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Using ASP.Net Forms Authentication on Load Balanced Servers

We recently started using HAProxy to load balance between two application servers for both HTTP and HTTPS traffic. It was really easy to get working, has worked great so far and we’re really pleased with it. The only issue we had was with our login cookies, which are set via FormsAuth, as when logging in our visitors use HTTPS and might get a different server to the one they were ‘stuck’ to with HTTP which uses a cookie to ensure the same server. HAProxy can’t read a cookie from an SSL stream as the connection isn’t terminated at the proxy, it is still terminated at the web application server (you can end HTTPS connections at the proxy by installing a webserver on it as well though). For us this was an easy fix however. 

From the Microsoft article on FormsAuth:

If you deploy your application in a Web farm, you must ensure that the configuration files on each server share the same value for validationKey and decryptionKey, which are used for hashing and decryption respectively. This is required because you cannot guarantee which server will handle successive requests.

With manually generated key values, the <machineKey> settings should be similar to the following example.

<machineKey  
validationKey="21F090935F6E49C2C797F69BBAAD8402ABD2EE0B667A8B44EA7DD4374267A75D7
               AD972A119482D15A4127461DB1DC347C1A63AE5F1CCFAACFF1B72A7F0A281B"           
decryptionKey="ABAA84D7EC4BB56D75D217CECFFB9628809BDB8BF91CFCD64568A145BE59719F"
validation="SHA1"
decryption="AES"
/>

If you want to isolate your application from other applications on the same server, place the <machineKey> in the Web.config file for each application on each server in the farm. Ensure that you use separate key values for each application, but duplicate each application’s keys across all servers in the farm.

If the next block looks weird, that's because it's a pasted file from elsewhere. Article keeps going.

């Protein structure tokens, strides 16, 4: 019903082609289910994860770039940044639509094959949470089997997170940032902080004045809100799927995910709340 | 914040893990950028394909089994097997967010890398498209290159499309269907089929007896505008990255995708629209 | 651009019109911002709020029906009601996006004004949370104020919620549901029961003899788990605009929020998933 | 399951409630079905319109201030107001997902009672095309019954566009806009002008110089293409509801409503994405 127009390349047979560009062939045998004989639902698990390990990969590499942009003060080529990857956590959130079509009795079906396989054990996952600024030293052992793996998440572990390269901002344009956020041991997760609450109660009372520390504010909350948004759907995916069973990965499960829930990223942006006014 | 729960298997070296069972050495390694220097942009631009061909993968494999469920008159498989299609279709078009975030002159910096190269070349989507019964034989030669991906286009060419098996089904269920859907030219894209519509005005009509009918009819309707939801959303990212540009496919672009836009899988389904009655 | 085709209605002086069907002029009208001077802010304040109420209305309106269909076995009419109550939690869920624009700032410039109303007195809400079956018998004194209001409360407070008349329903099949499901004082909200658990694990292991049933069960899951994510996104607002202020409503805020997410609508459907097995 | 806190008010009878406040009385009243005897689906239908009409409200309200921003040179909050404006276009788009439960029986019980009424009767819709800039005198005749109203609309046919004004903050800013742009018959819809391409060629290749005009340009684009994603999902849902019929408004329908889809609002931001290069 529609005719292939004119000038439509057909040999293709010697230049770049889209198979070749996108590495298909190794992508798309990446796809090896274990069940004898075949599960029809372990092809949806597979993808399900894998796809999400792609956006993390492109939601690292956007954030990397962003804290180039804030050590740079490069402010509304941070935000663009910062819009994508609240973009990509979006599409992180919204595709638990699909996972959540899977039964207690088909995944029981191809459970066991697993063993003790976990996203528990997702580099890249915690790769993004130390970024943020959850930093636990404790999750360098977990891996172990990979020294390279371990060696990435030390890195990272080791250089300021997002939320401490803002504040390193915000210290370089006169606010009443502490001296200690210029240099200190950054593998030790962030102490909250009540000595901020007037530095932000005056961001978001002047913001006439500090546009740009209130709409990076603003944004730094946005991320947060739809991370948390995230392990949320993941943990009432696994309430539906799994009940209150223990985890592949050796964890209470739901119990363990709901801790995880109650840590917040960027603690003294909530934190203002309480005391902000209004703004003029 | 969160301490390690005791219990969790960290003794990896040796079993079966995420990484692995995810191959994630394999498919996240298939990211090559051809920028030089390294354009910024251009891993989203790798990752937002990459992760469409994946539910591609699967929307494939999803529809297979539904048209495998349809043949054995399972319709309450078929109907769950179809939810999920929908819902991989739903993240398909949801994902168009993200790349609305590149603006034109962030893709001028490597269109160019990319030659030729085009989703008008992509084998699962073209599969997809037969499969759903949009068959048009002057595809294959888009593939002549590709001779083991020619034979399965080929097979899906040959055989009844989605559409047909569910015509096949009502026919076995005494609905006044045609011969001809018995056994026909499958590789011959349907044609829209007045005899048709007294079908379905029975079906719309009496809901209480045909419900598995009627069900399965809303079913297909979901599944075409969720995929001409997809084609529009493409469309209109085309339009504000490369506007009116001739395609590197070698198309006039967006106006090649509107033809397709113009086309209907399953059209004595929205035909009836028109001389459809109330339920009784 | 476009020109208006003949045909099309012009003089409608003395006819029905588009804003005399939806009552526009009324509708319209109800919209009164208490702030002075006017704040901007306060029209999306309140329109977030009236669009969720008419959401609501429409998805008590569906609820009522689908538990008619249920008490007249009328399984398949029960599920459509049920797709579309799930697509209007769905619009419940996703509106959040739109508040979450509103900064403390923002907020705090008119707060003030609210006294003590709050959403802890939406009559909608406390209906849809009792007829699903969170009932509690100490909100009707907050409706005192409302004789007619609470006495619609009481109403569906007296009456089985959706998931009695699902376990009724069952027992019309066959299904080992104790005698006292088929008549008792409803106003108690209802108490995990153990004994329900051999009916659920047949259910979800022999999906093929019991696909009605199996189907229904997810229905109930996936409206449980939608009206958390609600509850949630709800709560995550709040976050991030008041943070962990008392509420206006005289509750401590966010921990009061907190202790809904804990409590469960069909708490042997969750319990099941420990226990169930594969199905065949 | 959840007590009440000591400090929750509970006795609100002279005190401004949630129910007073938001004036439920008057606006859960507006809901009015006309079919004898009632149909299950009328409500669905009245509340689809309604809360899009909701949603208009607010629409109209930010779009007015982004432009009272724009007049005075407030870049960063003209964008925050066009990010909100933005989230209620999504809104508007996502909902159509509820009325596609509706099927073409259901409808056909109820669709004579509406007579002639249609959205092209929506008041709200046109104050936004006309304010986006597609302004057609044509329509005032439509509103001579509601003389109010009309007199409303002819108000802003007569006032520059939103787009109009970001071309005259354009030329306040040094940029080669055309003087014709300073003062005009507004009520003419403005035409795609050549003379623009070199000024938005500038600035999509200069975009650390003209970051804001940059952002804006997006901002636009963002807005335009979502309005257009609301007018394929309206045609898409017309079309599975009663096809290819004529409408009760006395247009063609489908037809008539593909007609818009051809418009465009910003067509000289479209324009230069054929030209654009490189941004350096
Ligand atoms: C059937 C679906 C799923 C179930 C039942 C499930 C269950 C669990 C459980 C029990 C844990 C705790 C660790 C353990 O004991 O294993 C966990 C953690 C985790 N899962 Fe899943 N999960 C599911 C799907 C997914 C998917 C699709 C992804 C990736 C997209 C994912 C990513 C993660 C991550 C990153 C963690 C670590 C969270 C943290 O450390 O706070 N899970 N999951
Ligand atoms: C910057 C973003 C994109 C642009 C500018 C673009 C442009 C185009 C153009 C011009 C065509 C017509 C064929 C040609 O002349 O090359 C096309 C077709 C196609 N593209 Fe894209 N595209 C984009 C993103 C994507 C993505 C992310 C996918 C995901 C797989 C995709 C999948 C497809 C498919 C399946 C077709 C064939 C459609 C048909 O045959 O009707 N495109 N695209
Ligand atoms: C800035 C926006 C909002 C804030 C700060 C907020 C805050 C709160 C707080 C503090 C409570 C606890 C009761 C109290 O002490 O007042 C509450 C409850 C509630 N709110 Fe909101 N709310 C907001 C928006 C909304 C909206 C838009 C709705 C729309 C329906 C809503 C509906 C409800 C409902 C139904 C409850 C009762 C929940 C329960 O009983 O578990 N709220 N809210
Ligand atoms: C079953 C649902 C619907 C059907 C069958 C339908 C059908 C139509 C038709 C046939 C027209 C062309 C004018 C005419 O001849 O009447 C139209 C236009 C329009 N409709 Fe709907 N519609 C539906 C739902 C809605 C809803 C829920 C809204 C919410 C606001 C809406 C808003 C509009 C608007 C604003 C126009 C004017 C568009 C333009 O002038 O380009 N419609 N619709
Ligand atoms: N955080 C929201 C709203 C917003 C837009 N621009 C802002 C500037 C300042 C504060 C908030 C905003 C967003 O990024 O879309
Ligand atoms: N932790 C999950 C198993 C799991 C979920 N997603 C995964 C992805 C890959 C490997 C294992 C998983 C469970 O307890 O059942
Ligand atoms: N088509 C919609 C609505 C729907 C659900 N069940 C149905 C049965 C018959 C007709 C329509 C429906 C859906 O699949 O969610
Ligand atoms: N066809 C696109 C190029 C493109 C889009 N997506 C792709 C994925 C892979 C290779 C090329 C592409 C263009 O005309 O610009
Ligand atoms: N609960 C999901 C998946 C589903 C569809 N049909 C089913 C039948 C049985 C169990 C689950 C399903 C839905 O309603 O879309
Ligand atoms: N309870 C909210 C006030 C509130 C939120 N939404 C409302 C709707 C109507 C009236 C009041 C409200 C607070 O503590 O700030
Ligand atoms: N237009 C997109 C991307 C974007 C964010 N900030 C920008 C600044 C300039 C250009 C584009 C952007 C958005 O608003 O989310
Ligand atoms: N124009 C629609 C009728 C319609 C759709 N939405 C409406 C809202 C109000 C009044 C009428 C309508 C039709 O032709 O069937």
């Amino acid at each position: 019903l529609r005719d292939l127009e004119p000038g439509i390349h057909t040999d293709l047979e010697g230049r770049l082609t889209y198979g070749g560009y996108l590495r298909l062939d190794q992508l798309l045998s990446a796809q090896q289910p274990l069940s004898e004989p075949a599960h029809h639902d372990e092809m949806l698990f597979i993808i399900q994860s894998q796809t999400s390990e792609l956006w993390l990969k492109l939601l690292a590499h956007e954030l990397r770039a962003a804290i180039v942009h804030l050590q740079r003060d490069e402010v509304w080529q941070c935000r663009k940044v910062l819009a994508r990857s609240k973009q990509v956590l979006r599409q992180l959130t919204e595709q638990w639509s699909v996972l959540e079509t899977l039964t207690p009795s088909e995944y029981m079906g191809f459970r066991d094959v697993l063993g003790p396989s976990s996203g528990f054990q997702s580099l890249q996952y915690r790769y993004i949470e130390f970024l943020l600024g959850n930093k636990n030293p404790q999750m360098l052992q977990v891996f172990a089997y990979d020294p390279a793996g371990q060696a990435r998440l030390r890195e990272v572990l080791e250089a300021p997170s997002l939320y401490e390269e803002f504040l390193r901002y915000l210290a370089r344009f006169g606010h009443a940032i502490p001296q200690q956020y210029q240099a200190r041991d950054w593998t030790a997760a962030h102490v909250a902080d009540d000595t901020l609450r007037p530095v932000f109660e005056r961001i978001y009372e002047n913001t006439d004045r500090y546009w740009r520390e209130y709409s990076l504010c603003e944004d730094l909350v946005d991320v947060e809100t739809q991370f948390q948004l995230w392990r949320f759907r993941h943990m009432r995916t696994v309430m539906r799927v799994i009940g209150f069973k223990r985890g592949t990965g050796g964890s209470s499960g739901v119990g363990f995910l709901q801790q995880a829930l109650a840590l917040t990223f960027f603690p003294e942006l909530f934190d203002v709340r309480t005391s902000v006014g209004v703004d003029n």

To generate a Machine Key, simply go to this handy webpage and generate a new key. You can then either add it just after the <system.webelement to your application’s local web.config or to the root web.config which will be in your .Net installation folder (something like C:\Windows\Microsoft.NET\Framework64\v4.0.30319\Config).

After you have done this on all your servers, you can check them all by going into IIS and selecting Machine Key where you can see if each server is using the correct keys.

However, after doing this it still wasn’t working for us. After a little digging about we realised we hadn’t installed any Windows Updates on the new server. I think it was specifically this one that was stopping it working, but after a full update and a reboot it all worked just fine.

An easy way to copy your ssh public key to a remote host using ssh-copy-id on OSX

Here is a good little tip to save you some time uploading your public key to a remote host (tested to work on OSX Lion).

ssh-copy-id copies your key up to a remote host (via ssh with your password) and even assigns the correct permission to home, ~/.ssh, and ~/.ssh/authorized_keys directories for you.

For some reason it doesn’t ship with OSX, but you can just copy it from your remote linux host and it’ll work fine.

First copy ssh-copy-id down from your remote host…

sudo scp user@host.mydomain.com:/usr/bin/ssh-copy-id /usr/bin

Make sure it has execute permissions with…

sudo chmod +x /usr/bin/ssh-copy-id

Upload your key to the remote host (this will ask your for your password)…

ssh-copy-id -i ~/.ssh/id_rsa.pub user@host.mydomain.com

You should see output like this…

Now try logging into the machine, with "ssh 'user@host.mydomain.com'", and check in:

  .ssh/authorized_keys

to make sure we haven't added extra keys that you weren't expecting.

Hopefully, that’s it. Next time you want to copy your public key up to a new host, you’ll just need to do the final step each time.

If you get the error “/usr/bin/ssh-copy-id: ERROR: No identities found" when you try to copy your key up, it’s basically because it can’t find your local public key file that you’ve specified (~/.ssh/id_rsa.pub in the example above). Have a look in your ~/.ssh/ to see if your public key is there and what the file is called (I’ve seen id_dsa.pub before as well).